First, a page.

Though the economists from the West eulogise Adam Smith’s contributions to the field of economics, they intentionally overlook his thoughts on the free-market philosophy. E.A.G. Robinson is another senior economist who has very clearly distinguished various forms of monopoly marketers. (Refer chapter 12 on Robinson on page 401 by Earnest Mandel in his book Marxist Economic Theory) He lists gentlemen’s agreements, cartels, pools, holding companies, etc. as the components of monopoly in the market systems. This list is further elaborated in recent time by adding patents, copyrights, limited liability joint stock companies, IPRs, trade unions, trademarks etc.

What do we see in the Indian agriculture marketfields? The farm produce is brought in large quantities by a large number of producers. The prices of these produce are negotiated and also fixed in the marketplace itself, barring where the support prices are decided by the government to ward off any exploitation by monopolists. It is, therefore, called the nearest approximation of the free market. Can we say this about industrial products across the world? The answer is positively NO. How then can we call the present market system as a “free-market” system?

The criteria of free market are decided by the following elements responsible for such a free competitive market system.

1. There should be no privileges (patents, copyrights, trademarks, limited liability companies etc) bestowed upon by the government-made laws on any section of the market players.

2. There should be a large number of buyers and sellers in the marketplace and all should have equal economic status.

3. No player will have any influencing powers for deciding quantities and prices of the marketable products.

4. Prices must be decided in the marketplace only by mutual consent of both the parties to the transaction.

PAUL SAMUELSON writes about the effects of free competition: The prices of products are forced downward and eventually those come down to the cost of production of the products. He also adds to say that ‘competitive market is an ideal device for efficiency in allocation of resources’. But he warns everyone that such an ideal free market will never exist. This is only a one-sided view, which is not supported by any economic theory. This is nothing but intentional disinformation to protect capitalism at any cost. There is no economic theory for monopoly, saying that it works universally and eternally. The end of the monopoly market economies is, therefore, not avoidable.

Charles Gide has been quoted on free-market competition by Dr M.G. Bokare extensively in his book, Hindu-economics (page 64), since Gide was found faithful in fearlessly stating in his textbook the following:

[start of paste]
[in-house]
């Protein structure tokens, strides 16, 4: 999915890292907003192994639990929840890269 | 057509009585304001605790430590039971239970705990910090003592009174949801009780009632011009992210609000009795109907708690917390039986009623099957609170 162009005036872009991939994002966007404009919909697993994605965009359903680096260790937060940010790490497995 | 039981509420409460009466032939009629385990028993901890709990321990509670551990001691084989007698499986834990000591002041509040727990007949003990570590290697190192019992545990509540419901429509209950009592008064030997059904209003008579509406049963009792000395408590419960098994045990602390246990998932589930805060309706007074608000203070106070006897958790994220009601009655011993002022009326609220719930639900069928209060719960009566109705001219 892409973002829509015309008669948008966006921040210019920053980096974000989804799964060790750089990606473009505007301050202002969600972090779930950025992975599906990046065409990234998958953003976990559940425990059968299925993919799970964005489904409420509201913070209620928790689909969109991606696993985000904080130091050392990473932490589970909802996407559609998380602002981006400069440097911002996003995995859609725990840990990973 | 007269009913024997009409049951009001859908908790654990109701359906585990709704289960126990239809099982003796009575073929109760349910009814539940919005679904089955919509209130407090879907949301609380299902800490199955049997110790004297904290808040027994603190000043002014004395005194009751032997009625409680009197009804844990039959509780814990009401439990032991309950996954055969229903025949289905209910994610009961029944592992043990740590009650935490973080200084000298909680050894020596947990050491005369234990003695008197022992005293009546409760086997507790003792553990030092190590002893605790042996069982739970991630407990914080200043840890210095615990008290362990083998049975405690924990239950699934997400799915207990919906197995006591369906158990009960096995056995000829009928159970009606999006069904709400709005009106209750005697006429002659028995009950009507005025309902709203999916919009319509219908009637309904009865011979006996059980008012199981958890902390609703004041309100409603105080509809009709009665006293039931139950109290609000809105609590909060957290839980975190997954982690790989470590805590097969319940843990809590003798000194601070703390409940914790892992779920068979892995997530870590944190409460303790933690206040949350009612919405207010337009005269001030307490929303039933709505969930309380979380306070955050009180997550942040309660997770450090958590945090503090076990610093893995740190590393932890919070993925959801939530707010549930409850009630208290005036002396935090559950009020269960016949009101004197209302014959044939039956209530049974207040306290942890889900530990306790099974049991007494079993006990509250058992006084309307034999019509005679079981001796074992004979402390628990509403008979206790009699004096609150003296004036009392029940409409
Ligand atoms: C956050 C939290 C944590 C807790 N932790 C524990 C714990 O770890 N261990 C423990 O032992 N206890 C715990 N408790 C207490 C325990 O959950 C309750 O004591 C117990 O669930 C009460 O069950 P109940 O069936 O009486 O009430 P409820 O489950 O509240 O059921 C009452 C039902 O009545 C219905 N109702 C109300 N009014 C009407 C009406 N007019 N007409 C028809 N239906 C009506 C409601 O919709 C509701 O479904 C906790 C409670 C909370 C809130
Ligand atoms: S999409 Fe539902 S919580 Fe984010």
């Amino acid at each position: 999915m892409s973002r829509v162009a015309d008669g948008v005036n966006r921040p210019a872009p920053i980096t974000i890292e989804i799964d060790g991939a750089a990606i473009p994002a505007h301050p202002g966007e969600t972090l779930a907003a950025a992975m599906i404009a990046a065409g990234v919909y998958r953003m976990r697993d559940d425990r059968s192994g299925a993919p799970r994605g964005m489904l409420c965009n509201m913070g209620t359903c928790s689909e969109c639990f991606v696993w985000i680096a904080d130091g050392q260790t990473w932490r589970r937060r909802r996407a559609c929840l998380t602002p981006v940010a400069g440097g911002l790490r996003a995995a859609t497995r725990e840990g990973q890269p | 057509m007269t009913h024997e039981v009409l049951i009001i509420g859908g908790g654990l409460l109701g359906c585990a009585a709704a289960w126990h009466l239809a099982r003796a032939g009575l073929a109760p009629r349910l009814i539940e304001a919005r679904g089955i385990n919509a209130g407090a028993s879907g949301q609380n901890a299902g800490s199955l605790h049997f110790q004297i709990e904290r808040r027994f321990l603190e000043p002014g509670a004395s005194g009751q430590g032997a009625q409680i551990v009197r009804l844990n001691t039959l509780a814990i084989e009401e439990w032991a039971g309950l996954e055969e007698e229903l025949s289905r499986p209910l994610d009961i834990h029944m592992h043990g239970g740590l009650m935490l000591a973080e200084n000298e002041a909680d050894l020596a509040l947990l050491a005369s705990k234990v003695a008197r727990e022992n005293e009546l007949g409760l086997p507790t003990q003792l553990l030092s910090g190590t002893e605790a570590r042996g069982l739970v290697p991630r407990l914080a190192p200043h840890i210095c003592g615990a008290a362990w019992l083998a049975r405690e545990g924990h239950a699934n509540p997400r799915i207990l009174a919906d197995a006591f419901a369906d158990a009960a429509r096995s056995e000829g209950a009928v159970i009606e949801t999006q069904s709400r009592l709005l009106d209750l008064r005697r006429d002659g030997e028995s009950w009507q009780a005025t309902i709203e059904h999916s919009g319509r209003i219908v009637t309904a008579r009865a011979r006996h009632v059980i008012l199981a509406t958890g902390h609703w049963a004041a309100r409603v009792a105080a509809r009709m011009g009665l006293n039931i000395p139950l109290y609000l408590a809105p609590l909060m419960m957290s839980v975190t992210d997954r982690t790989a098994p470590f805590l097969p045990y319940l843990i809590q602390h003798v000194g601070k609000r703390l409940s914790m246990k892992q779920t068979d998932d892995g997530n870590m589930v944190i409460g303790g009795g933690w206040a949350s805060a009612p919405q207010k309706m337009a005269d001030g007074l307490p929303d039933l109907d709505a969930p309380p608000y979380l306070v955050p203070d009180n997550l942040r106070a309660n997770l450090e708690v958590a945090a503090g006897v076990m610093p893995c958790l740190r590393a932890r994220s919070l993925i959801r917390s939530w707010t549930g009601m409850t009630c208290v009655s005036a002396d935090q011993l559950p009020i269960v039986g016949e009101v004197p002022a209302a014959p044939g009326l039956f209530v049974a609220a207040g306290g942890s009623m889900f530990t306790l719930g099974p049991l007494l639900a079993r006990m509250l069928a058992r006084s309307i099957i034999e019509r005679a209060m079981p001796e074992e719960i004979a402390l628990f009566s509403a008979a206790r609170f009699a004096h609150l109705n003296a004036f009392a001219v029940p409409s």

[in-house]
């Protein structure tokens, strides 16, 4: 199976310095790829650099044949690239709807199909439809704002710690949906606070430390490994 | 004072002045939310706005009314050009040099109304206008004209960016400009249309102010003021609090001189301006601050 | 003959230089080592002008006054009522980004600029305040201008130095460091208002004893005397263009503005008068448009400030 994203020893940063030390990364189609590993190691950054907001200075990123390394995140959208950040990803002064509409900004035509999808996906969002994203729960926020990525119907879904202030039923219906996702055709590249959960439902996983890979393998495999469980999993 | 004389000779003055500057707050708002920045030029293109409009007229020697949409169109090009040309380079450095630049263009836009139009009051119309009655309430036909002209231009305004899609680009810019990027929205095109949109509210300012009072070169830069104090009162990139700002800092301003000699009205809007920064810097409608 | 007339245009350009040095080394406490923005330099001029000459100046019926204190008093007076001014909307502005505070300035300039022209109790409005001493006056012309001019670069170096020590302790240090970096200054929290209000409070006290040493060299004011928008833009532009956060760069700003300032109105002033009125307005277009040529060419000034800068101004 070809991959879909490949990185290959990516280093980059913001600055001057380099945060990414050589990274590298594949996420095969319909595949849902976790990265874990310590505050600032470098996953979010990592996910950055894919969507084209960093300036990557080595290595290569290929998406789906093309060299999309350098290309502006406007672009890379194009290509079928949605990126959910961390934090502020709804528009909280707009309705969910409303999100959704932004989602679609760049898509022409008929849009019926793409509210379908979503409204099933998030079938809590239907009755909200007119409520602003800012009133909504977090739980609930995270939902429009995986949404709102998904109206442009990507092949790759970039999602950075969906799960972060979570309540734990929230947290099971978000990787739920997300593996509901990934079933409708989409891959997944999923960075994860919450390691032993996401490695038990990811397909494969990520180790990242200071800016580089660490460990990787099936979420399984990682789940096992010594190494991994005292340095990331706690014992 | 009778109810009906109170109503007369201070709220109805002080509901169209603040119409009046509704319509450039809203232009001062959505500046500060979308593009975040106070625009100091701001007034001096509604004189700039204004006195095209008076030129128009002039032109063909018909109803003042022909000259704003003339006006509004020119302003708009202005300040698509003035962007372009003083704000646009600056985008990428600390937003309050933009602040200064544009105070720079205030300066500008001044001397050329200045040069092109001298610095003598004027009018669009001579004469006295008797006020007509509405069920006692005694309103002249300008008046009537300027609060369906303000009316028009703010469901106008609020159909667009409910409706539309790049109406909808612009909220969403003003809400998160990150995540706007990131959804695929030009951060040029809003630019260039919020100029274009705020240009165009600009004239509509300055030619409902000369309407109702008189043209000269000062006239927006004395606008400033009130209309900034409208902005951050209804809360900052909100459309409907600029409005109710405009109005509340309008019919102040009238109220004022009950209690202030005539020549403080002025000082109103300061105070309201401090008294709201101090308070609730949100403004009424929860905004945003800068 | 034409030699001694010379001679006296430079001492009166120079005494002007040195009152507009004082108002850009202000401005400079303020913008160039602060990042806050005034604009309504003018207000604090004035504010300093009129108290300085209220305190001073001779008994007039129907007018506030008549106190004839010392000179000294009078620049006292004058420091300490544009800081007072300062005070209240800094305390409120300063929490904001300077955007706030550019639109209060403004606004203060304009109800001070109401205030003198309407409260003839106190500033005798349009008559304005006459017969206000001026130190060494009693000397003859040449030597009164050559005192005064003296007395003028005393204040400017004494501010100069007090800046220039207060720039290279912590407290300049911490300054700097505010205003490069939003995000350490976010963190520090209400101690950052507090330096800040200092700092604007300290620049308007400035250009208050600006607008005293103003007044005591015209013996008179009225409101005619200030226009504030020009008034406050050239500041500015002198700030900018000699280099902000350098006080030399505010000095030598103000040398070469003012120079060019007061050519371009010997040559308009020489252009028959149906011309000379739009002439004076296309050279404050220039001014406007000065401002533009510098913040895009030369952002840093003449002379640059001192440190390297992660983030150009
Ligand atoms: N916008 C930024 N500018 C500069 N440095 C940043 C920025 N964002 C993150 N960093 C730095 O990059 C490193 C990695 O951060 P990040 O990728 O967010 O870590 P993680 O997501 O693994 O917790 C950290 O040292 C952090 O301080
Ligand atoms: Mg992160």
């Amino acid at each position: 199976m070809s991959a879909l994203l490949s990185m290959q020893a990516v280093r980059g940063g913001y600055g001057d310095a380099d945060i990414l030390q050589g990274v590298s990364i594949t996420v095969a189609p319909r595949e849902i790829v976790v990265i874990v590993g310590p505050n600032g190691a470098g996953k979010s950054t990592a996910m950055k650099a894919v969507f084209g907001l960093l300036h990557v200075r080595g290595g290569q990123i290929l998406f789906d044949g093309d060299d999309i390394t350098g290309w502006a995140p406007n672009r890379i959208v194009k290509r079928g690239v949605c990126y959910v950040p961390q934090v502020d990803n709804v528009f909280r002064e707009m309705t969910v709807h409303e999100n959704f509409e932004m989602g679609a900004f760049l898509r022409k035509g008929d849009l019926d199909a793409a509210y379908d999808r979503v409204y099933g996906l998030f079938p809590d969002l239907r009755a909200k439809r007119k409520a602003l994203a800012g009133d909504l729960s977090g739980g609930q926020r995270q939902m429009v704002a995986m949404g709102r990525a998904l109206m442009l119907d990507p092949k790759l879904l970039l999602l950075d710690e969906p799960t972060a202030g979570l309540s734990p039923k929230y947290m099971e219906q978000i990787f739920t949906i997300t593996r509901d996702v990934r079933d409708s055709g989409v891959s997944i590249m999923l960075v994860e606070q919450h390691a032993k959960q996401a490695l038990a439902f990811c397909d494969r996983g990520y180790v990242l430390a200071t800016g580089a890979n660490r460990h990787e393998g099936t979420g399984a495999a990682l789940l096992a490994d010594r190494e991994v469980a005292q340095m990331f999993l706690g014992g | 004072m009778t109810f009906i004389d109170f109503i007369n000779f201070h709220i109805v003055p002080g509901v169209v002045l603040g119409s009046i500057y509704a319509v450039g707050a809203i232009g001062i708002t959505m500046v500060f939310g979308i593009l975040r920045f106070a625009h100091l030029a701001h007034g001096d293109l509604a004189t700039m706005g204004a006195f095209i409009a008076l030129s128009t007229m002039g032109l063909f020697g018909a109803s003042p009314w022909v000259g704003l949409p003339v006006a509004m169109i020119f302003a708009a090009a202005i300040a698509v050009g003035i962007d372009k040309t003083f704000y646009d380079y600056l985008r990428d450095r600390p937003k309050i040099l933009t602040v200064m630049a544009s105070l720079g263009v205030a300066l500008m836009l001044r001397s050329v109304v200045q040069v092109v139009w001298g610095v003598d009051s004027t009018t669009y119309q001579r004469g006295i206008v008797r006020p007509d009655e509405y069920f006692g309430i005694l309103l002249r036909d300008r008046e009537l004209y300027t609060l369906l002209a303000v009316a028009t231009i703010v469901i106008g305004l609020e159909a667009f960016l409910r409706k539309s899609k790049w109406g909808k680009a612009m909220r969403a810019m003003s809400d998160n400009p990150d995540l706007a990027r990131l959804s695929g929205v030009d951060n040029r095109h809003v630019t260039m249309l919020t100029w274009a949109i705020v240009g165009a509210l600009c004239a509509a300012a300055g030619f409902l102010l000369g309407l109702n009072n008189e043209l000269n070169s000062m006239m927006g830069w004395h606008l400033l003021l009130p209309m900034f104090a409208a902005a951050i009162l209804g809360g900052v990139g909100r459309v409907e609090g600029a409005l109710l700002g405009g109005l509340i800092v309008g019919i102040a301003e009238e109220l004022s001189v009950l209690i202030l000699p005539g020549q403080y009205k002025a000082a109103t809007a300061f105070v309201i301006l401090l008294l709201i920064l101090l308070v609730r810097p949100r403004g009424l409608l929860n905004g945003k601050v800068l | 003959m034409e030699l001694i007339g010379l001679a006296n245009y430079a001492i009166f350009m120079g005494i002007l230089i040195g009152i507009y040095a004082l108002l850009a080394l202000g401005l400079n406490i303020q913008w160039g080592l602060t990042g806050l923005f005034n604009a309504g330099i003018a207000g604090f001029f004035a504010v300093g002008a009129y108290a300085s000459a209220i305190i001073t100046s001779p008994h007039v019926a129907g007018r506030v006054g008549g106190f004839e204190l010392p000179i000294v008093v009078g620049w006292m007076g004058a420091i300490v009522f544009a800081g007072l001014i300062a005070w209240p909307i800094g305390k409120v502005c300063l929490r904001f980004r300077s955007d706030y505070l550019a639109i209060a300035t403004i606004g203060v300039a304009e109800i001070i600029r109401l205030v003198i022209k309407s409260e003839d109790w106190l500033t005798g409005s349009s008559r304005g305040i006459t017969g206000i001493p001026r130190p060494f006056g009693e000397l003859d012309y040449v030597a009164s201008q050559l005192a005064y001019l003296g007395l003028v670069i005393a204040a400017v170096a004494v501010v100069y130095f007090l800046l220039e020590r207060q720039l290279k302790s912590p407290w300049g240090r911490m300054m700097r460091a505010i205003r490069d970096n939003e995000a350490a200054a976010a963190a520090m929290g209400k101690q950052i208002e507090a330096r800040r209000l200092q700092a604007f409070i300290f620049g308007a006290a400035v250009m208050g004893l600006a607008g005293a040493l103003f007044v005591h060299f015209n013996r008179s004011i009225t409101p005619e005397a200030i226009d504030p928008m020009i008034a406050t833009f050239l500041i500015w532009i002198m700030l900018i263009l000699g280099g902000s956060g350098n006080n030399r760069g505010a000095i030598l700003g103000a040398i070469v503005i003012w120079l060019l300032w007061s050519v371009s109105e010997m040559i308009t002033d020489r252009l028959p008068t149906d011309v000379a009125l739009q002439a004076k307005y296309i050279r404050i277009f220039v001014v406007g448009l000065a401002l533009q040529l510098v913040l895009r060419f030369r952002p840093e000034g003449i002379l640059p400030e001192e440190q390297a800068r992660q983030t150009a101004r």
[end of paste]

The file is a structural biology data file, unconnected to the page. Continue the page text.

1. It adopts production to consumption.

2. It stimulates production.

3. It causes gradual lowering of prices and tends to cheapen goods in the interest of all persons.

4. It affects progressive equalisation of economic conditions by reducing profit and wages to nearly the same levels in all industries.

No monopolist in such a situation would ever like this result for remaining in the business. He, therefore, has to have legislative privileges to protect himself from such a negative effect. We experience this kind of uneasiness during the period of recession. Lower profits in this period shake him. This necessitates him and his colleagues in similar businesses to protest before the government and pressurise (even some time threaten) it to legislate in favour of privileges. Today we are witnessing this in the current economic meltdown in the developed economies. Big corporations are threatening their local governments to be ready to face consequences if their requests for bailout packages are refused. They are aware that true free-market conditions would finish them once and for all from their existence. Today’s efforts in these economies are towards protecting the monopoly market conditions at any cost. It is, therefore, natural to see monopolists in deep trouble when a true free-market system exists in any capitalist economy. True free-market system will disintegrate the monopoly hold on capitalism and commence decentralisation of the entire economic activity. The effect will be like earthquake to the capitalist economic system. That will also be the end of capitalism itself.

Pope Benedict-16 has said in his recent Encyclical released on July 7, 2009 that capitalism is now “obsolete”. While talking on free market he called for the creation of a model of market economy capable of including within its range all peoples and not the better-offs (that is, monopolists). As such he is looking for an alternative economic system built around the human being and a truly free-market mechanism. He also says that in and of itself, the market is not, and must not become, the place where the strong subdue the weak. This is coming from the highest office of the large Catholic population of the world. He is expressing himself very boldly against monopoly market conditions, which has benefited only a selected few elite and greedy people of the world. It has deprived the largest population of bare minimum necessities of life. Although the Pope and his office have all these years enjoyed the fruits of capitalism, he has now realised that capitalism would destroy the entire mankind and also the planet itself if it is not abandoned now.